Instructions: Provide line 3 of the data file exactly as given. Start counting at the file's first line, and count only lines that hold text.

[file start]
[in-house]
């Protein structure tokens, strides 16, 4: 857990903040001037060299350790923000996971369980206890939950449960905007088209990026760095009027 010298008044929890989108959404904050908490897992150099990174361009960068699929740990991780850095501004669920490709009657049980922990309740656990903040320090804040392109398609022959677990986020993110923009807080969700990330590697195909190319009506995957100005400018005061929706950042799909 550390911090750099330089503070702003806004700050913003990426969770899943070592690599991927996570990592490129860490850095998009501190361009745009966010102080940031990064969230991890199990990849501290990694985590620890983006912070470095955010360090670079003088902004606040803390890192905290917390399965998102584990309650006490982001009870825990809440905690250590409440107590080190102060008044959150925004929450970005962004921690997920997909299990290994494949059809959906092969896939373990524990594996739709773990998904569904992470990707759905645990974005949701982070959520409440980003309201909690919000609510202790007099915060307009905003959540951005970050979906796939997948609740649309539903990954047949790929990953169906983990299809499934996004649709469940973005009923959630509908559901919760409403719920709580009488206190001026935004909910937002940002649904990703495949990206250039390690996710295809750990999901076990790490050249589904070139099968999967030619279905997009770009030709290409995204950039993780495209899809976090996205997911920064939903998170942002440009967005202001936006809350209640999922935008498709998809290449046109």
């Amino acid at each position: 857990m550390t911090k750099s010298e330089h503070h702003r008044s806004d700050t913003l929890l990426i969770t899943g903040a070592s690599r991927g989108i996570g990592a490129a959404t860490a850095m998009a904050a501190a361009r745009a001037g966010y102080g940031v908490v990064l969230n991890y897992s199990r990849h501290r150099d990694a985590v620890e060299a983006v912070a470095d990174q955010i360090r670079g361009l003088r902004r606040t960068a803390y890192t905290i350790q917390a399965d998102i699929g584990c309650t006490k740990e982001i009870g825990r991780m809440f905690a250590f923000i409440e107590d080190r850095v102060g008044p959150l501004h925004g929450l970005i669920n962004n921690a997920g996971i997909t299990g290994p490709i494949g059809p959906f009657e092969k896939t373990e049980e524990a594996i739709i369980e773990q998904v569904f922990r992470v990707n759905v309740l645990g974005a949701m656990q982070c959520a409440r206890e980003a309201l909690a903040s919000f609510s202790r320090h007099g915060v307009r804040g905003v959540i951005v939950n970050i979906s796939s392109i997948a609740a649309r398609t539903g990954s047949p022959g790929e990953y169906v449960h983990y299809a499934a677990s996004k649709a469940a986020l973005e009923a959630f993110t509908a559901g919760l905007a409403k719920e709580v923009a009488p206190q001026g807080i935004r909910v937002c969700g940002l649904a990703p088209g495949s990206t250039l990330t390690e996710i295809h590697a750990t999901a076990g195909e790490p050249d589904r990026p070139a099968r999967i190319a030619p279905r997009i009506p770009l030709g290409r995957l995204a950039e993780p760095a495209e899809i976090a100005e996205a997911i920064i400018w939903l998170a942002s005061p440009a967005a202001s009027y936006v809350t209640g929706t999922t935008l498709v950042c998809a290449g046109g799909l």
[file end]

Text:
């Amino acid at each position: 857990m550390t911090k750099s010298e330089h503070h702003r008044s806004d700050t913003l929890l990426i969770t899943g903040a070592s690599r991927g989108i996570g990592a490129a959404t860490a850095m998009a904050a501190a361009r745009a001037g966010y102080g940031v908490v990064l969230n991890y897992s199990r990849h501290r150099d990694a985590v620890e060299a983006v912070a470095d990174q955010i360090r670079g361009l003088r902004r606040t960068a803390y890192t905290i350790q917390a399965d998102i699929g584990c309650t006490k740990e982001i009870g825990r991780m809440f905690a250590f923000i409440e107590d080190r850095v102060g008044p959150l501004h925004g929450l970005i669920n962004n921690a997920g996971i997909t299990g290994p490709i494949g059809p959906f009657e092969k896939t373990e049980e524990a594996i739709i369980e773990q998904v569904f922990r992470v990707n759905v309740l645990g974005a949701m656990q982070c959520a409440r206890e980003a309201l909690a903040s919000f609510s202790r320090h007099g915060v307009r804040g905003v959540i951005v939950n970050i979906s796939s392109i997948a609740a649309r398609t539903g990954s047949p022959g790929e990953y169906v449960h983990y299809a499934a677990s996004k649709a469940a986020l973005e009923a959630f993110t509908a559901g919760l905007a409403k719920e709580v923009a009488p206190q001026g807080i935004r909910v937002c969700g940002l649904a990703p088209g495949s990206t250039l990330t390690e996710i295809h590697a750990t999901a076990g195909e790490p050249d589904r990026p070139a099968r999967i190319a030619p279905r997009i009506p770009l030709g290409r995957l995204a950039e993780p760095a495209e899809i976090a100005e996205a997911i920064i400018w939903l998170a942002s005061p440009a967005a202001s009027y936006v809350t209640g929706t999922t935008l498709v950042c998809a290449g046109g799909l």